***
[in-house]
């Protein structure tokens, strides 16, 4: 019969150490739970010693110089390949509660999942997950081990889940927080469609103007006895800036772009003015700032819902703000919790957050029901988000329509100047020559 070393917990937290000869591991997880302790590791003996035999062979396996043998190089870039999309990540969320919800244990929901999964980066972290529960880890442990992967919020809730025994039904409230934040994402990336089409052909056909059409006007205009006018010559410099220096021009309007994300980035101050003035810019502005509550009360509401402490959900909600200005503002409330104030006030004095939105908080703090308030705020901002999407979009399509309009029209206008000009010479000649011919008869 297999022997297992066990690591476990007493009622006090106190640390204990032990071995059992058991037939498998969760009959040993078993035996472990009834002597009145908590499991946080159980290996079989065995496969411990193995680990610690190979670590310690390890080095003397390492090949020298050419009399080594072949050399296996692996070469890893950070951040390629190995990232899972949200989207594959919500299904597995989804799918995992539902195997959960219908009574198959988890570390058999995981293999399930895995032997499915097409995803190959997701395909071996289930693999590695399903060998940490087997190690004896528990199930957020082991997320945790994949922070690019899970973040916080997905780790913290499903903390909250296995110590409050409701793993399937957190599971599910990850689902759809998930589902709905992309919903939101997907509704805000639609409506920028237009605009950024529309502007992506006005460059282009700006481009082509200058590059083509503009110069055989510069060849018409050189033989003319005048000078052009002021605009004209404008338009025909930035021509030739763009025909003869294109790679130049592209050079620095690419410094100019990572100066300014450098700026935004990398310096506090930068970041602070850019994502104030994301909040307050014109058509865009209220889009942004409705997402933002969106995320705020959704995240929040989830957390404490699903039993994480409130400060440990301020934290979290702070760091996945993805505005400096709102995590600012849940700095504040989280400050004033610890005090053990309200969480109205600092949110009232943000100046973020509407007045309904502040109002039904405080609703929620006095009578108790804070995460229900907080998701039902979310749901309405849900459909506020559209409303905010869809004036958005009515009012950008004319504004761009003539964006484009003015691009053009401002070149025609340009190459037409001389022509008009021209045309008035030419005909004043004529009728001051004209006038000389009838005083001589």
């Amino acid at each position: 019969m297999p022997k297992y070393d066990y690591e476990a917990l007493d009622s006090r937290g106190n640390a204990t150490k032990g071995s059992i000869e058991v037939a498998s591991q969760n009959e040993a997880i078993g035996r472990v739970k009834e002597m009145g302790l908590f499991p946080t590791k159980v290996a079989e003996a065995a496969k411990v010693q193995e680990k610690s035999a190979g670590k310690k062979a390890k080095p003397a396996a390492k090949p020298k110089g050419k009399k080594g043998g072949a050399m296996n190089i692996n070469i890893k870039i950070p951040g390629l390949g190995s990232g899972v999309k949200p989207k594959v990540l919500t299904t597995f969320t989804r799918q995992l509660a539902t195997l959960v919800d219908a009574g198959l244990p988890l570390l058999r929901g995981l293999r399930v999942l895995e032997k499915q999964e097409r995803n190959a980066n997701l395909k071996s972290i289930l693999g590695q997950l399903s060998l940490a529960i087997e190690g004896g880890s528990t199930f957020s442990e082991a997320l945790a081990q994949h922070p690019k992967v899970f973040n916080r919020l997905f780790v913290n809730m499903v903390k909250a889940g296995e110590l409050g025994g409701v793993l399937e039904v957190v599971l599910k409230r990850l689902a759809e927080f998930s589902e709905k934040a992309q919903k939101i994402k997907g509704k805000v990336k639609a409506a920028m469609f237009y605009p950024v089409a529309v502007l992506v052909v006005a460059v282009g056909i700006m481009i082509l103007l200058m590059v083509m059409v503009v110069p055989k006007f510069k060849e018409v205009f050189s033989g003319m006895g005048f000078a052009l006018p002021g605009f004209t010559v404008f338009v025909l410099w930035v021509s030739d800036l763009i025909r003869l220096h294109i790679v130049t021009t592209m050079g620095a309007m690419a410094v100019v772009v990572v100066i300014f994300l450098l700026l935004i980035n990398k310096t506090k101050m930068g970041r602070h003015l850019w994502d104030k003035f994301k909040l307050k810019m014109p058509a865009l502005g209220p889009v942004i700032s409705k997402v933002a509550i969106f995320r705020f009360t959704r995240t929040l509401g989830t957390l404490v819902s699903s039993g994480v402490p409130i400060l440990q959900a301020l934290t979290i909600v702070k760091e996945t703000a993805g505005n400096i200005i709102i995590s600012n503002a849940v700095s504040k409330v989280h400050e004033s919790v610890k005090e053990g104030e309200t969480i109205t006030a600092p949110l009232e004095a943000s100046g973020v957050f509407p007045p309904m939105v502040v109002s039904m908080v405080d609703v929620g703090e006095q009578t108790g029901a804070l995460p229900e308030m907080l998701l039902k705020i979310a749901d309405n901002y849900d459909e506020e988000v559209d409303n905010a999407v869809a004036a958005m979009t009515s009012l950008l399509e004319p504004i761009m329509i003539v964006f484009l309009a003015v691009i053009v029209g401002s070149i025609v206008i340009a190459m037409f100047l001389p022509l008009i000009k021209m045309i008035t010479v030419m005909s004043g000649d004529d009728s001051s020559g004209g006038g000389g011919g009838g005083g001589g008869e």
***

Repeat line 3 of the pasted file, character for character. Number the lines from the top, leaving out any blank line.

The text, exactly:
């Amino acid at each position: 019969m297999p022997k297992y070393d066990y690591e476990a917990l007493d009622s006090r937290g106190n640390a204990t150490k032990g071995s059992i000869e058991v037939a498998s591991q969760n009959e040993a997880i078993g035996r472990v739970k009834e002597m009145g302790l908590f499991p946080t590791k159980v290996a079989e003996a065995a496969k411990v010693q193995e680990k610690s035999a190979g670590k310690k062979a390890k080095p003397a396996a390492k090949p020298k110089g050419k009399k080594g043998g072949a050399m296996n190089i692996n070469i890893k870039i950070p951040g390629l390949g190995s990232g899972v999309k949200p989207k594959v990540l919500t299904t597995f969320t989804r799918q995992l509660a539902t195997l959960v919800d219908a009574g198959l244990p988890l570390l058999r929901g995981l293999r399930v999942l895995e032997k499915q999964e097409r995803n190959a980066n997701l395909k071996s972290i289930l693999g590695q997950l399903s060998l940490a529960i087997e190690g004896g880890s528990t199930f957020s442990e082991a997320l945790a081990q994949h922070p690019k992967v899970f973040n916080r919020l997905f780790v913290n809730m499903v903390k909250a889940g296995e110590l409050g025994g409701v793993l399937e039904v957190v599971l599910k409230r990850l689902a759809e927080f998930s589902e709905k934040a992309q919903k939101i994402k997907g509704k805000v990336k639609a409506a920028m469609f237009y605009p950024v089409a529309v502007l992506v052909v006005a460059v282009g056909i700006m481009i082509l103007l200058m590059v083509m059409v503009v110069p055989k006007f510069k060849e018409v205009f050189s033989g003319m006895g005048f000078a052009l006018p002021g605009f004209t010559v404008f338009v025909l410099w930035v021509s030739d800036l763009i025909r003869l220096h294109i790679v130049t021009t592209m050079g620095a309007m690419a410094v100019v772009v990572v100066i300014f994300l450098l700026l935004i980035n990398k310096t506090k101050m930068g970041r602070h003015l850019w994502d104030k003035f994301k909040l307050k810019m014109p058509a865009l502005g209220p889009v942004i700032s409705k997402v933002a509550i969106f995320r705020f009360t959704r995240t929040l509401g989830t957390l404490v819902s699903s039993g994480v402490p409130i400060l440990q959900a301020l934290t979290i909600v702070k760091e996945t703000a993805g505005n400096i200005i709102i995590s600012n503002a849940v700095s504040k409330v989280h400050e004033s919790v610890k005090e053990g104030e309200t969480i109205t006030a600092p949110l009232e004095a943000s100046g973020v957050f509407p007045p309904m939105v502040v109002s039904m908080v405080d609703v929620g703090e006095q009578t108790g029901a804070l995460p229900e308030m907080l998701l039902k705020i979310a749901d309405n901002y849900d459909e506020e988000v559209d409303n905010a999407v869809a004036a958005m979009t009515s009012l950008l399509e004319p504004i761009m329509i003539v964006f484009l309009a003015v691009i053009v029209g401002s070149i025609v206008i340009a190459m037409f100047l001389p022509l008009i000009k021209m045309i008035t010479v030419m005909s004043g000649d004529d009728s001051s020559g004209g006038g000389g011919g009838g005083g001589g008869e």